(from left) - Jin (Tenzing Norgay Trainor), Peng (Albert Tsai) and Yi (Chloe Bennet) with Everest in DreamWorks Animation and Pearl Studio's "Abominable," written and directed by Jill Culton.

Abominable: (from left) - Jin (Tenzing Norgay Trainor), Peng (Albert Tsai) and Yi (Chloe Bennet) with Everest in DreamWorks Animation and Pearl Studio's "Abominable," written and directed by Jill Culton. © 2019 UNIVERSAL STUDIOS and PEARL STUDIO. All Rights Reserved.

REVIEW: “Abominable” ★★★★

“Abominable” is anything but in terms of fun at the movies. It simply a joy to experience, both visually and emotionally.

The film takes all that’s been wildly successful with Dreamworks Animation’s previous hits and adds new layers of storytelling and character depth.

What results is a genuinely fun ride that genuinely earns a place in the conversation alongside Disney-Pixar films regarding animated features that appeal to all audiences, not just the youngest ones.

What’s it about?

“Abominable” focuses on Yi, voiced by Chloe Bennet (Marvel’s “Agents of S.H.I.E.L.D.“), a teenage girl living in a sprawling city in mainland China, who makes an astonishing discovery one night on the roof of her apartment building: a real-life yeti.

Though it can’t talk, Yi figures out a few things quickly. The yeti’s hurt, frightened, and desperate to stay hidden, especially when helicopters flying above shine spotlights on nearby rooftops searching for it.

Naturally, she’s frightened at first, as well. But upon grasping the situation, she resolves to help the creature, who she names “Everest” after she notices it looking longingly at a billboard featuring the famous mountain.

Amazingly, what creates a bond between the human girl and the mythical creature is music. When Yi plays her violin for Everest in an effort to calm it down, she learns the creature is capable of music of its own.

As they bond and develop a way to communicate, two things become clear. Everest wants to get home, and he cannot stay hidden on Yi’s roof forever.

With help from her downstairs neighbor, 9-year-old Peng (Albert Tsai) and Peng’s cousin, social media-obsessed teen Jin (Tenzing Norgay Trainor), Yi embarks on a quest to get Everest back where he belongs.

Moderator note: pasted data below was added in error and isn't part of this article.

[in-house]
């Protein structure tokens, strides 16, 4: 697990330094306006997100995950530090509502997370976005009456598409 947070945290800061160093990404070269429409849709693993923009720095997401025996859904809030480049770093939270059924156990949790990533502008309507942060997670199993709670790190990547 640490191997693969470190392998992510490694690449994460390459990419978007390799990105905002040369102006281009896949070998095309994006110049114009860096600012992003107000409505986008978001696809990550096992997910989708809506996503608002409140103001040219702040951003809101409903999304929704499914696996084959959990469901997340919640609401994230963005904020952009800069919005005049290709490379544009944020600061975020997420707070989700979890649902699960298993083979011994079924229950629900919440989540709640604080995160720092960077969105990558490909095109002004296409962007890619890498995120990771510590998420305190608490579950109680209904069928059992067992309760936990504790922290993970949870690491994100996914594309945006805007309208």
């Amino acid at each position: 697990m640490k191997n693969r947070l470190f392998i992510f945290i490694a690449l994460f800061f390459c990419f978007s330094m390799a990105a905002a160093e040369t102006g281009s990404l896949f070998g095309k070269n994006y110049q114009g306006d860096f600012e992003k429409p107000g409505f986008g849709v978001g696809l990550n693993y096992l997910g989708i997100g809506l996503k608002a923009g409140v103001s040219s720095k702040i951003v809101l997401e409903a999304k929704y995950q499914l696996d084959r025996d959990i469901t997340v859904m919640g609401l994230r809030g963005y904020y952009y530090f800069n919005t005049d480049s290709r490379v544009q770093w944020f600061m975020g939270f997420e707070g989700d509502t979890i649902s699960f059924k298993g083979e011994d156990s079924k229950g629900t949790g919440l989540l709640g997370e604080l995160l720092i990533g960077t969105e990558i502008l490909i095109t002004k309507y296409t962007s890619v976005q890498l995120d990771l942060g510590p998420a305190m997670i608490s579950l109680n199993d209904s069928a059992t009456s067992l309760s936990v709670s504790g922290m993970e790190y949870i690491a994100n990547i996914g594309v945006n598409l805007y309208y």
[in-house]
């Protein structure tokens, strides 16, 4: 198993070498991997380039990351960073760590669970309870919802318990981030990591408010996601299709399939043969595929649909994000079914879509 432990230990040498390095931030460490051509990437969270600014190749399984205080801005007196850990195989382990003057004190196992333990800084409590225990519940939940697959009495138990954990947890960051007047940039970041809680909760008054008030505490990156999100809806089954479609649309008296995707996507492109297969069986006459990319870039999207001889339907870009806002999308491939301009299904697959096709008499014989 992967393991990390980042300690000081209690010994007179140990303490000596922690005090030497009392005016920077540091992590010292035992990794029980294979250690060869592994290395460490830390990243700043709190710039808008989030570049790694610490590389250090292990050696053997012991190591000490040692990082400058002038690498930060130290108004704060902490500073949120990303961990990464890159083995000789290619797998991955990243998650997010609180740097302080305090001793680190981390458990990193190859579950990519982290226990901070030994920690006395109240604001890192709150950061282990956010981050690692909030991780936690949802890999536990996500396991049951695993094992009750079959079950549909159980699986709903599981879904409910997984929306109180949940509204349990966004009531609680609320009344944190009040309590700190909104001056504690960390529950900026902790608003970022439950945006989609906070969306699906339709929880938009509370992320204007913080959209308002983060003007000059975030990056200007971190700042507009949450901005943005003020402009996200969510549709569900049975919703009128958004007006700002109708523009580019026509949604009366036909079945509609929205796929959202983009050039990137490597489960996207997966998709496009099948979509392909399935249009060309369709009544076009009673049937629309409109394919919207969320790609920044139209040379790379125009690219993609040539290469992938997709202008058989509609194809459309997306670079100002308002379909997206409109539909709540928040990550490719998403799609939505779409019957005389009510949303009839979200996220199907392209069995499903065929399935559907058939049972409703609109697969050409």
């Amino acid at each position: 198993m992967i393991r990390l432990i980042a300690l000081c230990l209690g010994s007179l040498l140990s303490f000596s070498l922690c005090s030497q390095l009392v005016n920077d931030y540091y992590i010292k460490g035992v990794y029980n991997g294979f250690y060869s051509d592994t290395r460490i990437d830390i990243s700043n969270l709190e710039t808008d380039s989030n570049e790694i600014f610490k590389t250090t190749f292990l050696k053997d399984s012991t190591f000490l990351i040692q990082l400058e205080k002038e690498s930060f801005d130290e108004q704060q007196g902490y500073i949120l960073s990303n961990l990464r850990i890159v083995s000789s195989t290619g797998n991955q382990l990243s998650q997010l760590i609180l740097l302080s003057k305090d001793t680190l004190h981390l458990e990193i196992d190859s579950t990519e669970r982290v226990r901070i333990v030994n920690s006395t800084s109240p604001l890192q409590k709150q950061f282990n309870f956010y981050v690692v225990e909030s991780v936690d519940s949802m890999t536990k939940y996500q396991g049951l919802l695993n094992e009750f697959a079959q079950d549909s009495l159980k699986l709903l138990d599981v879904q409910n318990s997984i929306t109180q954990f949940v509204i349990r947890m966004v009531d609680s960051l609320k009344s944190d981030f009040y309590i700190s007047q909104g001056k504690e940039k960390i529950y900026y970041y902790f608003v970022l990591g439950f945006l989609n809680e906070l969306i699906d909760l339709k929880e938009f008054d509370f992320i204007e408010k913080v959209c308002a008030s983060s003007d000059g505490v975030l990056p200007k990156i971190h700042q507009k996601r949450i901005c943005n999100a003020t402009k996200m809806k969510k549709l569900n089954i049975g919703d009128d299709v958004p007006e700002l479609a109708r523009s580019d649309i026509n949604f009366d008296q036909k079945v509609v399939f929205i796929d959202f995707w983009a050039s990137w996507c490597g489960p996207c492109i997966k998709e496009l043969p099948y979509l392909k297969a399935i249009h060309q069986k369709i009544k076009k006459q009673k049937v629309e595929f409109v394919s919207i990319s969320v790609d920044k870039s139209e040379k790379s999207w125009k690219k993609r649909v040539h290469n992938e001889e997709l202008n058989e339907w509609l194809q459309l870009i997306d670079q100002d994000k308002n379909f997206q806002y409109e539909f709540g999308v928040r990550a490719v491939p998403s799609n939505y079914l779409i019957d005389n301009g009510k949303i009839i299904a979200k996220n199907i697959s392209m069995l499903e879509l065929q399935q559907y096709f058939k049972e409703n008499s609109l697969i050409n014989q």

However, hot on their heels is Burnish (Eddie Izzard), a wealthy collector of exotic animals obsessed with proving that yetis are real. Along with him is Dr. Zara (Sarah Paulson), a zoologist in Burnish’s employ who may not be all that she seems to be.

RELATED: See our review of “Wonder Park” from Paramount Animation

Abominable movie poster

Adding depth and detail

Dreamworks Animation already has a formula for animated crowd-pleasers they perfected with the “How to Train Your Dragon” series. They’ve built hit after hit around the teen-and-adorable-creature trope for years, and there’s plenty of that in “Abominable,” as well.

But what sets “Abominable” apart is the little details. In particular, the effort to create authenticity in both the visuals and the familial relationships between characters really stand out here.

Writer/director Jill Culton (“Monsters, Inc.“) deserves a yeti’s worth of credit for crafting characters who leap off the screen with genuine, relatable feeling. Yes, the story in “Abominable” is wild, but it’s grounded by recognizable familial bonds and personal struggles.

Also, the design team and animators behind “Abominable” deliver landmark work. Everything from the interiors of Yi’s apartment to the vast cityscapes and breathtaking natural wonders of China is rendered with meticulous care and eye for detail.

Put another way, the food you see in the film will make you hungry, and the locations will make you want to travel. It’s that well done.

Oh, and when Everest’s magic kicks in, just hold on to your armrests and enjoy the ride.

Worth seeing?

“Abominable” is arguably 2019’s most satisfying non-Disney animated feature. As such, it’s definitely worth seeing on the big screen, where all that animated splendor can be truly immersive.

Younger audiences will fall in love with Everest and most likely want one of their own. Parents and older children, meanwhile, get a heartwarming story about family, connection, and chasing dreams.

This should be the bar Dreamworks Animation shoots for in future productions. If they do, look out, Disney-Pixar.


Starring the voices of Chloe Bennet, Tenzing Norgay Trainor, Albert Tsai, Eddie Izzard, Sarah Paulson, Tsai Chin, Michelle Wong. Directed by Jill Culton.

Running time: 97 minutes

Rated PG for some action and mild rude humor